Saturday, October 9, 2010

Prescription Top Roping

Touchstone ClimbingIn the culture of rock climbing there is one all pervasive thread of existence and that is risk. We develop skills and knowledge to manage risk, contain risk, prevent risk, and react to risk. Even psychology researchers have studied risk and why rock climbers are seemingly attracted to it. But what if risk didn’t exist in rock climbing? Would we still grow as rock climbers? Absolutely.

An environment without risk in rock climbing already exists and has existed for some time now in the form of climbing gyms. Gyms create an environment where risk is so minimized that it is practically non-existent; you have to pretty much try to hurt yourself in the gym. Some would argue that this waters down the sport and that if you take risk out of the equation then it’s not really rock climbing. Or that somehow you are not as mentally tough as other climbers who incorporate risk into their practice. Perhaps.

But I would argue that you can, and should, use the gym as another tool to sharpen your mental skills in the absence of risk. There is a lot to learn about yourself and your thought processes when you remove risk and sometimes only when you remove risk. Psychology is a lot like the layers of an onion. You have to peel back the layers to get to the core psychological beliefs that often drive other thoughts and behaviors piled on top. In climbing we often focus so much on managing the risk that we forget to focus on what core beliefs may be behind them.

If you want to experience peeling back your layers try this the next time you are at the gym: spend your work out exclusively top roping (no bouldering or leading) and incorporate climbing routes that either approach or max out your climbing ability. When you are done with each route take a minute to think about how the route went and the messages you told yourself as you were climbing. Those little automatic often unnoticed negative things we say to ourselves. What were they? These are your core beliefs in the absence of risk.

For me, as an example, I can think of a bunch of things I have said to myself on top ropes: I can’t do it (= I’m not good enough), I’m too short (=the cover up for I’m not good enough), this route sucks (=blaming others for why I’m not good enough), and my all time favorite – I might hurt my fingers, shoulder, etc. (=the consequence of not being good enough). So for me what it all boils down to is I’m not good enough. Yikes. How’s that for a dose of realism.

Now imagine me taking that big heavy baggage of I’m not good enough and add in a whopping serving of risk piled on top. It’s going to compound that negative message that I carry around like a heavy backpack. And that’s exactly what happened when I first began lead climbing. What it boiled down to was that I believed I wasn’t ready to lead because my core belief was I’m not good enough. I could have and did push through both learning to lead and managing my negative core beliefs but it was messy at first. I spent more time managing my risk and learning the mechanics of leading than managing my core beliefs. The awareness of my negative core beliefs came much later. But since you are reading this post now, I highly encourage you to identify any negative core beliefs that may be holding you back. Developing mindfulness around these beliefs and countering them with more positive helpful beliefs helps them go away much faster.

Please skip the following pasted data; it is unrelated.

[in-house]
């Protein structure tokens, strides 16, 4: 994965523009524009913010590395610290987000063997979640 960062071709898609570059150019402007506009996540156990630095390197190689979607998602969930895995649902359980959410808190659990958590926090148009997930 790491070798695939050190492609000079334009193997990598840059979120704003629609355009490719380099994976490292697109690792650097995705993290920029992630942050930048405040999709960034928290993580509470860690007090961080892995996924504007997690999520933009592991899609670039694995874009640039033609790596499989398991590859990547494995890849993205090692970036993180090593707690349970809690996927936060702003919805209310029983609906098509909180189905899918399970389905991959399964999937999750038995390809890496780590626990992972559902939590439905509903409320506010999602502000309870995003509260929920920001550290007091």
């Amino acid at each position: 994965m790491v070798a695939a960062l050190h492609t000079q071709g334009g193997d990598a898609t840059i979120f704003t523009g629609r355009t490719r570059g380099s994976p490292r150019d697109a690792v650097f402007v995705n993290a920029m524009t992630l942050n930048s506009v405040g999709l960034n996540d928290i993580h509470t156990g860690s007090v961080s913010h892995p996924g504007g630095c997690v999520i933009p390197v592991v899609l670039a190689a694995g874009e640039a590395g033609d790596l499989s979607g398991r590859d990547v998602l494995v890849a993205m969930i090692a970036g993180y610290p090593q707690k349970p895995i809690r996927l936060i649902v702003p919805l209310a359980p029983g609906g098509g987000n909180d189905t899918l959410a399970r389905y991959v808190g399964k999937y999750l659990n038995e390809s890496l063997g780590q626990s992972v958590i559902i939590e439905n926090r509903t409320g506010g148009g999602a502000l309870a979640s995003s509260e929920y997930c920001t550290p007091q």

Climbing without risk is an important tool in peeling back the layers of what you bring with you when you climb. It can teach us more than just what our negative core beliefs are. In the absence of risk I believe that we can also deepen our awareness of our bodies, develop more mind/body connections, and have more space to open our minds without the presence of fear. With that said, I also don’t recommend staying in this safe environment for very long if you want your climbing ability to grow. Think of climbing without risk as a developmental tool. Then get back out there on the sharp end to further develop the rest of your skills.


  1. Very insightful, Rana. I think there's also an element of perceived risk that we can't eliminate even while on top rope that holds us back sometimes from success. I know I find myself dealing with irrational fears and catch myself consciously reassuming myself that I'm safe. Maybe that says something about my core beliefs, too.

  2. But what if you could eliminate them? I believe that irrational fears and negative core beliefs all have one thing in common that perpetuate them: our lack of awareness to them. The more aware of them we are, the less power they have over us. Our awareness of them weakens them. Our conscious effort to undo them eventually makes them go away. Keep facing your fears!

  3. I stumbled across your blog while searching for some tips on how to read routes. Thanks for all the great posts! I've been climbing for just over a year and am in the process of transitioning from indoor top rope climbing to indoor and outdoor lead climbing. I have some huge mental blocks when it comes to my fear of falling and I'm slowly trying to work through them. Your posts about flow, the integration of yin and yang, and being vulnerable vs. stong and independent as a woman climber are fantastic for giving me things to contemplate in both my climbing world and my day to day life. Please keep the posts coming!


  4. Ann, thank you for reading! I wish you luck as you move forward with your lead climbing. I haven't written about lead climbing yet as I've been focusing on a broader foundation for it. Your comments have inspired me to revisit writing about lead climbing though. Stay tuned!



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